Artist, assistant art professor and director of the Steckline Gallery, Shannon Johnston is creatively productive in a variety of ways (as her many titles may imply).
The philosophies she has developed through years of working with art have made her a wonderful speaker, and she has frequent opportunities to express what she has learned. Whether she’s presenting at a high school, teaching her students or simply speaking with a colleague, Johnston makes it clear that art itself is a phenomenal mentor.
Recently, Johnston was a guest on Greg Harrod’s podcast, “Connect Mobilize Deliver.” She is a repeat guest on the podcast, and she and Harrod have known each other for many years.
“I have known Greg for about 15 or 20 years. He is heavily involved in my parents’ church and back in the day I babysat his kids. So I’ve known Greg for a long time, and he’s watched me kind of transition careers a couple of different times and be in Wichita and through grad school.”
Harrod has gotten to know Johnston as she went from her studies in art to nonprofit work and eventually to her position at Newman. When he created his podcast, Johnston said she would be more than happy to help, which led to him interviewing her the first time, and then again more recently.
In Johnston’s podcast episode titled “How to Lead When You Don’t Fit In,” Johnston explained how no one truly fits in, and it’s okay to be vulnerable in that way — individuality is the root of humanity, and art is a testament to that.
“As you are connecting with people, find that point of connection but also find the thing that makes you different and find the thing that makes them different and embrace both of those.”
She also discussed why art can make people uncomfortable, and why we should lean into that discomfort instead of shying away from it.
“In my Art Appreciation class, I tell students, ‘We’re going to look at a lot of artwork, and some of them you’ll like, and some of them you won’t like. It’s okay to dislike things, and it’s okay to feel uncomfortable based on what we’re looking at or talking about or the artwork we’re discussing, but it’s not okay to write things off because we’re uncomfortable.”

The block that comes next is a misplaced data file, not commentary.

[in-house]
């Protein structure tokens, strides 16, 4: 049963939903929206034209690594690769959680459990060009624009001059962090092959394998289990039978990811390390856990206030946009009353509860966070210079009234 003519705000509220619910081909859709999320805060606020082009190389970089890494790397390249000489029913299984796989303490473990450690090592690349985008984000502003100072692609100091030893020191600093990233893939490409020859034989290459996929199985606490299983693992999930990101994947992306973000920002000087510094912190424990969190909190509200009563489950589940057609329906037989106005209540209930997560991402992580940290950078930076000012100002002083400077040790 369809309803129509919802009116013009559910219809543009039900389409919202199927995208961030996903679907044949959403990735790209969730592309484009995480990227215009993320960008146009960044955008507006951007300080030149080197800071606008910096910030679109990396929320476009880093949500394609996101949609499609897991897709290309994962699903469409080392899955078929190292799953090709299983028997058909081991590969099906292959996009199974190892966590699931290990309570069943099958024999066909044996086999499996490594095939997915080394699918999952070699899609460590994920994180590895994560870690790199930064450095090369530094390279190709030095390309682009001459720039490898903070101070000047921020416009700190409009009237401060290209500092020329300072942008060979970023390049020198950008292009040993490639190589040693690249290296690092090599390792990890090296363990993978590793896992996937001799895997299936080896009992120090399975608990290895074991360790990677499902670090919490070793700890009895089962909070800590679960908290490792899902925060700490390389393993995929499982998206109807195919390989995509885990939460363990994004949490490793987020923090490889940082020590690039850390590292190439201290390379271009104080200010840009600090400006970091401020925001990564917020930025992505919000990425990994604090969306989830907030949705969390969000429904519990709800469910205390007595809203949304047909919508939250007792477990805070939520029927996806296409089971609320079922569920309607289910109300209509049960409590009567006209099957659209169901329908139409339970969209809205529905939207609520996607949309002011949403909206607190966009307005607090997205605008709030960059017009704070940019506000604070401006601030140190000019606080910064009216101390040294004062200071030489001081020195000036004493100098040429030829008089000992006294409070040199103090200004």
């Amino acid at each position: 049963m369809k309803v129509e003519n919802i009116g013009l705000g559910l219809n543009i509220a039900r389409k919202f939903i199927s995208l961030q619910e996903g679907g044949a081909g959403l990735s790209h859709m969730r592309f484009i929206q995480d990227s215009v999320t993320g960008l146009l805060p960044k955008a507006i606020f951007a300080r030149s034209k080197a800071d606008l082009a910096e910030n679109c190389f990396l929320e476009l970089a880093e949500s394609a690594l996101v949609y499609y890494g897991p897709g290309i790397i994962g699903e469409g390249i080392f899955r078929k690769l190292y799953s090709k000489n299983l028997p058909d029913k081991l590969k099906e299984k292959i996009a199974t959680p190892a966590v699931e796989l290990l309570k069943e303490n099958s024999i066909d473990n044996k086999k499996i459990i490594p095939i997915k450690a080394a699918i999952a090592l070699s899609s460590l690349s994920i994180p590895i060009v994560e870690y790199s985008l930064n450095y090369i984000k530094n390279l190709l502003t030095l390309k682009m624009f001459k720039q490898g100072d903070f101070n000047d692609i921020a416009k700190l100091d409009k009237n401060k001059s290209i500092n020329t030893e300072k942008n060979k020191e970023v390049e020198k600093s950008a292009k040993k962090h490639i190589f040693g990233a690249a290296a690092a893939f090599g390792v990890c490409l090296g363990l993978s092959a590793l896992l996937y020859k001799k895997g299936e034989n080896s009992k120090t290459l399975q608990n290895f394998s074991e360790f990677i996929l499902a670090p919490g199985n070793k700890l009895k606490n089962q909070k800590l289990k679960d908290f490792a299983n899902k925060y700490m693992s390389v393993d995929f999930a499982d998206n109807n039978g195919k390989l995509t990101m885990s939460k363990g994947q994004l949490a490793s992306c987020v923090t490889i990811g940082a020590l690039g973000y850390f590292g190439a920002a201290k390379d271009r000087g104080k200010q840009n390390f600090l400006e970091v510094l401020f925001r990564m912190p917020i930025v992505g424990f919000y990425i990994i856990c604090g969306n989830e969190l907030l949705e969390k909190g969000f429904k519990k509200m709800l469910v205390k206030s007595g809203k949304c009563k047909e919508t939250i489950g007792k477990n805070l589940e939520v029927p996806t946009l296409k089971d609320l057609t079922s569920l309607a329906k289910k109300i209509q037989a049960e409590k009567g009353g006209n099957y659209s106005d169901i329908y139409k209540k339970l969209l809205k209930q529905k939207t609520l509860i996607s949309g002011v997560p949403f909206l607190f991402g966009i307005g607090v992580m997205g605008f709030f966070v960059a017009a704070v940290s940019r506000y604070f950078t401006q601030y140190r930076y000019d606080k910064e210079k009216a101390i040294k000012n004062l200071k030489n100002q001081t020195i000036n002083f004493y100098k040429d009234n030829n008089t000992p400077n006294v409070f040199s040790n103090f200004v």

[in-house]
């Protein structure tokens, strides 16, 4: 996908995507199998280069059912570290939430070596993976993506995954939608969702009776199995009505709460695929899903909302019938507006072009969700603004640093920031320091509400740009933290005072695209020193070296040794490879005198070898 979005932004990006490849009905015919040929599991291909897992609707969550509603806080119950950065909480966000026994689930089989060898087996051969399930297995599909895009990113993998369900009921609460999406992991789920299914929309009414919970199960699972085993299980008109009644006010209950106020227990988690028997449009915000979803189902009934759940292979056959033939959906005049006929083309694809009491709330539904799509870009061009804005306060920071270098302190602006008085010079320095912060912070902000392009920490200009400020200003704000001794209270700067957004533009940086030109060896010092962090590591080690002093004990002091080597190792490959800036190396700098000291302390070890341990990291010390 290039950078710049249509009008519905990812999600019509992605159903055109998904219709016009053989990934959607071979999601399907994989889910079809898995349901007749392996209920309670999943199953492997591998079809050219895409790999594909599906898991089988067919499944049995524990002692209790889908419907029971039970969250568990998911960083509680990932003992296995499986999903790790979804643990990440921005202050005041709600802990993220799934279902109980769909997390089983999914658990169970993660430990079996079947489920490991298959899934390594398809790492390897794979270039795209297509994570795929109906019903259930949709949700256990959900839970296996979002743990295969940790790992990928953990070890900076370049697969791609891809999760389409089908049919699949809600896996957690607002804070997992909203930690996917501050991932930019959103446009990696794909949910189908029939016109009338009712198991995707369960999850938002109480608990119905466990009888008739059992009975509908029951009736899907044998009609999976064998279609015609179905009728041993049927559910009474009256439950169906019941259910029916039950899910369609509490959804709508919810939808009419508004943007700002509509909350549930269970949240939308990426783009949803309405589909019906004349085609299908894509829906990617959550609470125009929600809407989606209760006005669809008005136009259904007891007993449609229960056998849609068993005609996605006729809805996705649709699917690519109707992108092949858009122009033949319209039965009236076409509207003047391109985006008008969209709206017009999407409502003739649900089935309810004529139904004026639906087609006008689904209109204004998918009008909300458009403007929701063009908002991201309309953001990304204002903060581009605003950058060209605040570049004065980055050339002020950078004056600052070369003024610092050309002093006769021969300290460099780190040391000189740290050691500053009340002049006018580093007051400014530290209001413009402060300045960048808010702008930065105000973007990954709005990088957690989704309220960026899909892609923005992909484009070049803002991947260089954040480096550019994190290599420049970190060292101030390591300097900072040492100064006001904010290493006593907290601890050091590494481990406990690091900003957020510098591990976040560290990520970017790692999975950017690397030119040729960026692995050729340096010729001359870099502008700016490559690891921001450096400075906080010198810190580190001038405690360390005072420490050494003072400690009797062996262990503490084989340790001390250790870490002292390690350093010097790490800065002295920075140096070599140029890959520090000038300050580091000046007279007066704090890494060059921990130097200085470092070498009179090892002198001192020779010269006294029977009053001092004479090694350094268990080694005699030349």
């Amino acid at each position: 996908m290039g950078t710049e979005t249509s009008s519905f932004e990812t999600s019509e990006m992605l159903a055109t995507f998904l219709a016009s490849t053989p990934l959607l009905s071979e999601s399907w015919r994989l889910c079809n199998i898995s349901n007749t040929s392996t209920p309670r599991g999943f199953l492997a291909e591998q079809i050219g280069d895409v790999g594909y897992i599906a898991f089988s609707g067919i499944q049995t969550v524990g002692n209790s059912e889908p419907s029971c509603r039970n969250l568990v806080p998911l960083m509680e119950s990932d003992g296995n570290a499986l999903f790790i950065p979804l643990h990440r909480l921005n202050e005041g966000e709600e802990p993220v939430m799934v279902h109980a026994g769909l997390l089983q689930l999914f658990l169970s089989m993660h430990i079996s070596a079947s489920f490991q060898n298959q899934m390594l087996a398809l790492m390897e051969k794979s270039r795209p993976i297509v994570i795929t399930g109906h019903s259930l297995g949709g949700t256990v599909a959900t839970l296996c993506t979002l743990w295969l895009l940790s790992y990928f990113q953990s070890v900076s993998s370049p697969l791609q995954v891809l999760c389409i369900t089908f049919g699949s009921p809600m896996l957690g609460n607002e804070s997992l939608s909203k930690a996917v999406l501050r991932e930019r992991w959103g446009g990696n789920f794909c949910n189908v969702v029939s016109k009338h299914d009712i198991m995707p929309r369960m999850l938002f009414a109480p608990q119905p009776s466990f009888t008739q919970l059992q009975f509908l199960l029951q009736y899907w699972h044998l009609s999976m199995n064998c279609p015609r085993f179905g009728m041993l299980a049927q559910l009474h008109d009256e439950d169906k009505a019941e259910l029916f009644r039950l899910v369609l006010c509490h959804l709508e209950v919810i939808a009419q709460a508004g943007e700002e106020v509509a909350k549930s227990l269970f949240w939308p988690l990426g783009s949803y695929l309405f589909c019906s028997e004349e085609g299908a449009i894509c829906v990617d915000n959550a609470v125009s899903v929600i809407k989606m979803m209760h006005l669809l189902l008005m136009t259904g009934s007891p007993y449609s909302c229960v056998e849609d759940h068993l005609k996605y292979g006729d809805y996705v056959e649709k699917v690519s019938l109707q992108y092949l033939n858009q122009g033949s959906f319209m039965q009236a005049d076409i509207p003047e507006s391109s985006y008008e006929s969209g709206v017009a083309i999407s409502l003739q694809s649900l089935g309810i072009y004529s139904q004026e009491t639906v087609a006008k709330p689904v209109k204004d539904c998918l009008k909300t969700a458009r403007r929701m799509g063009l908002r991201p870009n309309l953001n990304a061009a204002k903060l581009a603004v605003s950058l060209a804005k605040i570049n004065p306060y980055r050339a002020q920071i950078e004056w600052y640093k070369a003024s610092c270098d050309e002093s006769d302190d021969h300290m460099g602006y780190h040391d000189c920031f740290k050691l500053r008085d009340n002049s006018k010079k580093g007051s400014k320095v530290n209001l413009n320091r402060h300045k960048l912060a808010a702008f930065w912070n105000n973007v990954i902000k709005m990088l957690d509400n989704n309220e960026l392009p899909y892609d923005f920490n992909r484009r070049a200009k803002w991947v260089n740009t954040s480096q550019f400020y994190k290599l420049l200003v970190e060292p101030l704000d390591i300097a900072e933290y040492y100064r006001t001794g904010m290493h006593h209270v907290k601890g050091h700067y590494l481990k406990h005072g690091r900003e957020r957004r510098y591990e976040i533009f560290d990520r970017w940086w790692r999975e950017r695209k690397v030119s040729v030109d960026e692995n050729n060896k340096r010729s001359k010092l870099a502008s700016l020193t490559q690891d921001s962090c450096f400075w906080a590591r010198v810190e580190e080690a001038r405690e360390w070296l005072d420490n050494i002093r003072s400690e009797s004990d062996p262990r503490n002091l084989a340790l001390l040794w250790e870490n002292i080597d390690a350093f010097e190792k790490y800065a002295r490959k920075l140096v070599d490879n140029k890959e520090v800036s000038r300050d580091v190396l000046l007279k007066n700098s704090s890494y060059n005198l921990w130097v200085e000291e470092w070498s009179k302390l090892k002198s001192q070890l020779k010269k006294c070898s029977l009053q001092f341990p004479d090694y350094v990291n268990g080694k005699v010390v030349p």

Art from the start
Johnston’s affinity for art had humble beginnings.
“I tell people all the time, my first art lesson didn’t happen in a studio. It happened at a kitchen table making strawberry jam. I have these incredibly clear memories of smashing strawberries in this big metal bowl, and it was this idea of making something to give to someone else that they could receive joy from and then feeling that joy in myself — that taught me the value of making things.”
Her parents fully supported this passion as it grew and as her talents began to manifest.
“I remember studying science and I couldn’t tell you the parts of a cell if my life depended upon it, but I remember drawing them. And, no, I am not a creative writer, but I remember illustrating all these stories that I wrote in middle school and high school. So yeah, my parents kind of really encouraged me to push that skillset and that gift and provided me with art classes wherever they could.”
Continuing the creativity
Now that she and her husband are going to be parents soon, that same philosophy and that wisdom found in the arts will in many ways be passed onto their child.
“I think if we can instill an appreciation of beauty and the value of making — whether that’s making food, strawberry jam or artworks or logos or music or spreadsheets — there’s something beautiful and beneficial about making things. I think that’s kind of a human thing that we all strive for: make a home run, make a soccer goal, like make whatever you’re called to make — just make.”
In addition to parenting and everyday life, art has influenced Johnston’s leadership style and teaching strategies too.
“I think leading is much more about journeying with someone than telling them where to go or what to do. I think the best thing a leader can do is get out of the way of their team. Letting students pursue and follow their interests and finding how that connects to their creative process, whether that’s in their art-making, as an art major or just in their growth, I have an understanding of how to apply art in whatever field they’re in through Art Appreciation (class).”
Listen to Shannon Johnston’s podcast feature
Visual artist, professor, and experienced leader, Shannon Johnston, returns to talk about how to lead when you don’t fit in.